The ‚Schildbürger’ tales that came to be known as the ‚Beckum Follies’ probably emerged as a result of social and economic decline after the 30-year war. The State Ordinance of 1627 restricted the old rights that Beckum had wrested from the bishops of Münster over centuries. Like many other cities of Münsterland, Beckum was deprived of its old liberties and condemned to economic and spiritual dependency. The Magistrate of Beckum had to be granted prior approval from Münster for every major decision to be made.
The ‚Beckum Follies’, which were attributed to the city for a long time, originated during this time of forced quiescence and dependency.
The history of the ‚Beckum Follies’, which is identical to the renowned ‚Schildbürger’ follies, is kept alive today through the annually held city festival, ‚Pütt-Tage’.
The Stiefel-Jürgens Brewery is the oldest in Westphalia, and has been evidently brewing beer since 1680. During World War I, all breweries were required to hand over their copper kettles for armament. However, the current master brewer Heiner Jürgens’ great-grandmother prevented this at Stiefel Jürgens’ brewery because of her resolute commitment and the brewing process could be resumed once again. Incidentally, the name Stiefel-Jürgens comes from the ‚reputable Guild of Shoemakers’ that used to meet at the pub. Since there were several other pubs with the name Jürgens at that time, a boot would be hung on the door at every gathering so everyone knew where the shoemakers met.
In 1938, the former bridge over the A2 motorway in the Hesseler farms of the Vellern municipality, was the first road bridge ever built using prestressed concrete; that is why it is under heritage protection. The ‚relocation’ of the bridge to the motorway rest stop ‚Vellern-Süd’ was strongly disputed because the equipment and its preservation entailed substantial costs. Apart from that, where else can one take a break from such a lofty height? The bridge was made accessible for pedestrians and was equipped with seating arrangements that serve as a resting point for travellers. Furthermore, there is an information board with explanations.
Since 2008, nature in Beckum has become richer with an additional attraction: Wild horses (Koniks). These wild horses graze on Brunskamp’s conservation and ecological reclamation areas and function as landscapers.
The area bordering the Beckum Hills is characterized by natural streams, ponds and pristine forests growing on calcareous soil; that is why it is also under protection. The open spaces in between and on the outskirts of these hill are being developed as naturally as possible through grazing; thus, offering native wildlife a variety of new possibilities.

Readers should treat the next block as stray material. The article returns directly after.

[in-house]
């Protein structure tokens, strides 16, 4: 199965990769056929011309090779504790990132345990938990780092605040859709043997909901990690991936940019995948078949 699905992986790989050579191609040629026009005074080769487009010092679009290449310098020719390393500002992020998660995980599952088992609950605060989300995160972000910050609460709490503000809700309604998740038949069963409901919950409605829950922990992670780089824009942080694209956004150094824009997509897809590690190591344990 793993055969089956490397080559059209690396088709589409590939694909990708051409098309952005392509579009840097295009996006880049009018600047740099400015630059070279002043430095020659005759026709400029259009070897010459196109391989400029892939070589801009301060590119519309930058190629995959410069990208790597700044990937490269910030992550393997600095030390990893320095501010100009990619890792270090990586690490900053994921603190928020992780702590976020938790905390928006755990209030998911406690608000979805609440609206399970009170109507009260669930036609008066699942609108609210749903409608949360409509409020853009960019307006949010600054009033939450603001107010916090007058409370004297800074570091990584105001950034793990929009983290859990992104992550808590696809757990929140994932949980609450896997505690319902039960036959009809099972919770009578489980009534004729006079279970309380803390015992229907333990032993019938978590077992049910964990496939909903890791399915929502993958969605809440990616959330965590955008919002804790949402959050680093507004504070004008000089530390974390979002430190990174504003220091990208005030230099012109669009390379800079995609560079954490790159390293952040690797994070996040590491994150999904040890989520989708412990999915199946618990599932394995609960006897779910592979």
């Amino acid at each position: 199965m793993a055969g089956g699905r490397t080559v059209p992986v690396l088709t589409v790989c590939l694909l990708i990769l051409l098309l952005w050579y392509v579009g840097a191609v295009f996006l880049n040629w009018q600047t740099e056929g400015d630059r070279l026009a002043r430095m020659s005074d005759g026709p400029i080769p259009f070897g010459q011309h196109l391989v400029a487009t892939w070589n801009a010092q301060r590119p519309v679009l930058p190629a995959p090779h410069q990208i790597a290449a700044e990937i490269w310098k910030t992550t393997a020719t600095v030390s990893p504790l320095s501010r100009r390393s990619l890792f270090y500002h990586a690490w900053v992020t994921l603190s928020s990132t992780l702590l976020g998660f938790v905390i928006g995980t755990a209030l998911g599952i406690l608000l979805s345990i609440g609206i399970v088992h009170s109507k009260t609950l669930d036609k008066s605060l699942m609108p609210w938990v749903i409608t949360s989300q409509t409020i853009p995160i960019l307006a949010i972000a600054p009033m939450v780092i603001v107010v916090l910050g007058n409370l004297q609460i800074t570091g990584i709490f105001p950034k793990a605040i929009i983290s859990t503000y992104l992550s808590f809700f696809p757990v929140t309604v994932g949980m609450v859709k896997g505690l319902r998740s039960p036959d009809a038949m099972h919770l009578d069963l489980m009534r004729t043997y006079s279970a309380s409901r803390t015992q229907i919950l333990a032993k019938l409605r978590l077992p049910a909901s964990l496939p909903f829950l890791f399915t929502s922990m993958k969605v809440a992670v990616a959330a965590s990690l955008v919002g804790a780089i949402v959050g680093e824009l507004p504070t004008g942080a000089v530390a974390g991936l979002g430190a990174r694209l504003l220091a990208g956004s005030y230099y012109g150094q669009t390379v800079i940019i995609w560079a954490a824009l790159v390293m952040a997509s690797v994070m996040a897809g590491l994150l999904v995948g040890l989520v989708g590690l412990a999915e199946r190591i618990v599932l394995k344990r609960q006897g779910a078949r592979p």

Already, more than 20 endangered species on the Red List NRW were detected there. Based on experience with such projects, this number is expected to rise significantly in a few years.
The Koniks found in this area are young stallions who were driven out of the main herds at the Ems. Initially hesitant, they now confidently adopt their new habitat.
Heck Cattle with Offspring
A small herd of Heck cattle (rebred wild cattle) have also been living in Brunsberg since spring 2009. Numerous offspring in recent years have increased the herd’s size to the desired 14 to 15 animals, making it necessary to remove the only bull from the grazing area. The animals live all year round on the fields and feed on the vegetation growing there. Only in extreme weather is supplementary feeding necessary, where the excess forage crops during the growing season are later used as winter feed.
The grazing project can be reached via the Alten Hammweg (Old Hamm Road). The animals can be observed from a footpath along Brunsberg or from an available viewing platform in the area.
Another landmark in Beckum is the Soest Tower ‚Soestwarte’ on Höxberg. Reaching a total height of 23.30 m, it is one of the last remnants of the medieval city fortifications. From the top of the tower, one can enjoy a magnificent view far into the Münsterland, the Teutoburg Forest and the highlands of Sauerland.
The inner walls of the tower are decorated with colorful frescoes of the ‚Beckum Follies’ and are a welcome amusement for visitors making their way up the spiral staircase to the top of the tower.
In 1959, the burial site of a lord dating back to the 7th century was excavated and found to contain valuable personal belongings: two precious swords, a javelin and ornate golden artifacts. In the immediate vicinity of this burial site, ten horse skeletons were found, in addition to four double and two individual horse graves. Both the location of the graves and the precious riding equipment indicate a connection to the lord’s burial site. The artefacts are displayed in the Westphalian State Museum in Herne; replicas can be found in the City Museum of Beckum. An information board about the archeological site can be found in Cheruskerstraße (Cherusker Street).